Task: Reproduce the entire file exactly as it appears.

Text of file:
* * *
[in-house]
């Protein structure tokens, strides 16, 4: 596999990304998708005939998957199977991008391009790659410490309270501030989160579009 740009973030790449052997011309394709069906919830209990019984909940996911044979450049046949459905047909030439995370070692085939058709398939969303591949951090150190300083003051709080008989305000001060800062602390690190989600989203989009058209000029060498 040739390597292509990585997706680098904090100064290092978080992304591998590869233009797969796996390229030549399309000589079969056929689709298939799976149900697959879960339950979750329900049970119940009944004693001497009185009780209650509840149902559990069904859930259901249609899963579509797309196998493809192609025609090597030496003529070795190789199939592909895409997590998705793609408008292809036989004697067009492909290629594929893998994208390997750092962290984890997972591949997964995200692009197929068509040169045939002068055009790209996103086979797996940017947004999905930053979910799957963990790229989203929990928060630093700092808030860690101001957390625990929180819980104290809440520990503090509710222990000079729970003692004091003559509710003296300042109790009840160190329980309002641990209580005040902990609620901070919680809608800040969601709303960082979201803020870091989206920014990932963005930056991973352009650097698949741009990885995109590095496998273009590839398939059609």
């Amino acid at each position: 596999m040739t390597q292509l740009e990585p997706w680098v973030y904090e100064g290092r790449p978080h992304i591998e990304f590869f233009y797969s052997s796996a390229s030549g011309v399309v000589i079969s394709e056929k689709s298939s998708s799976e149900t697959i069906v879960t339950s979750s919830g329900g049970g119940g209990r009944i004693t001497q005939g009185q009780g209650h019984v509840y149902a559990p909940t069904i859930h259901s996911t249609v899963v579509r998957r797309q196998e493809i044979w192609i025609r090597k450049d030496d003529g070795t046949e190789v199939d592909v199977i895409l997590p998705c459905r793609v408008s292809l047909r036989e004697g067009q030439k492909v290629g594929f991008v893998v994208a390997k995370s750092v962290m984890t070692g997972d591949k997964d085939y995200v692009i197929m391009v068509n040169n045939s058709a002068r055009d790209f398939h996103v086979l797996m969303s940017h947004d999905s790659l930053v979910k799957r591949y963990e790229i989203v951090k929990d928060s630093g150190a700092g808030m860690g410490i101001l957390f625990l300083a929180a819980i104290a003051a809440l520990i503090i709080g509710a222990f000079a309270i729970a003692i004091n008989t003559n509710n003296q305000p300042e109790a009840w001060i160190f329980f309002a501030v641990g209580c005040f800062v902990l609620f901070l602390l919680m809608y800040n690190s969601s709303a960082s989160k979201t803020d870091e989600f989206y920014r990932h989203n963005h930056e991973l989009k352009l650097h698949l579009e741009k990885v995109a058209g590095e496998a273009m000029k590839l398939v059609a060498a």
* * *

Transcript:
[in-house]
């Protein structure tokens, strides 16, 4: 596999990304998708005939998957199977991008391009790659410490309270501030989160579009 740009973030790449052997011309394709069906919830209990019984909940996911044979450049046949459905047909030439995370070692085939058709398939969303591949951090150190300083003051709080008989305000001060800062602390690190989600989203989009058209000029060498 040739390597292509990585997706680098904090100064290092978080992304591998590869233009797969796996390229030549399309000589079969056929689709298939799976149900697959879960339950979750329900049970119940009944004693001497009185009780209650509840149902559990069904859930259901249609899963579509797309196998493809192609025609090597030496003529070795190789199939592909895409997590998705793609408008292809036989004697067009492909290629594929893998994208390997750092962290984890997972591949997964995200692009197929068509040169045939002068055009790209996103086979797996940017947004999905930053979910799957963990790229989203929990928060630093700092808030860690101001957390625990929180819980104290809440520990503090509710222990000079729970003692004091003559509710003296300042109790009840160190329980309002641990209580005040902990609620901070919680809608800040969601709303960082979201803020870091989206920014990932963005930056991973352009650097698949741009990885995109590095496998273009590839398939059609």
């Amino acid at each position: 596999m040739t390597q292509l740009e990585p997706w680098v973030y904090e100064g290092r790449p978080h992304i591998e990304f590869f233009y797969s052997s796996a390229s030549g011309v399309v000589i079969s394709e056929k689709s298939s998708s799976e149900t697959i069906v879960t339950s979750s919830g329900g049970g119940g209990r009944i004693t001497q005939g009185q009780g209650h019984v509840y149902a559990p909940t069904i859930h259901s996911t249609v899963v579509r998957r797309q196998e493809i044979w192609i025609r090597k450049d030496d003529g070795t046949e190789v199939d592909v199977i895409l997590p998705c459905r793609v408008s292809l047909r036989e004697g067009q030439k492909v290629g594929f991008v893998v994208a390997k995370s750092v962290m984890t070692g997972d591949k997964d085939y995200v692009i197929m391009v068509n040169n045939s058709a002068r055009d790209f398939h996103v086979l797996m969303s940017h947004d999905s790659l930053v979910k799957r591949y963990e790229i989203v951090k929990d928060s630093g150190a700092g808030m860690g410490i101001l957390f625990l300083a929180a819980i104290a003051a809440l520990i503090i709080g509710a222990f000079a309270i729970a003692i004091n008989t003559n509710n003296q305000p300042e109790a009840w001060i160190f329980f309002a501030v641990g209580c005040f800062v902990l609620f901070l602390l919680m809608y800040n690190s969601s709303a960082s989160k979201t803020d870091e989600f989206y920014r990932h989203n963005h930056e991973l989009k352009l650097h698949l579009e741009k990885v995109a058209g590095e496998a273009m000029k590839l398939v059609a060498a």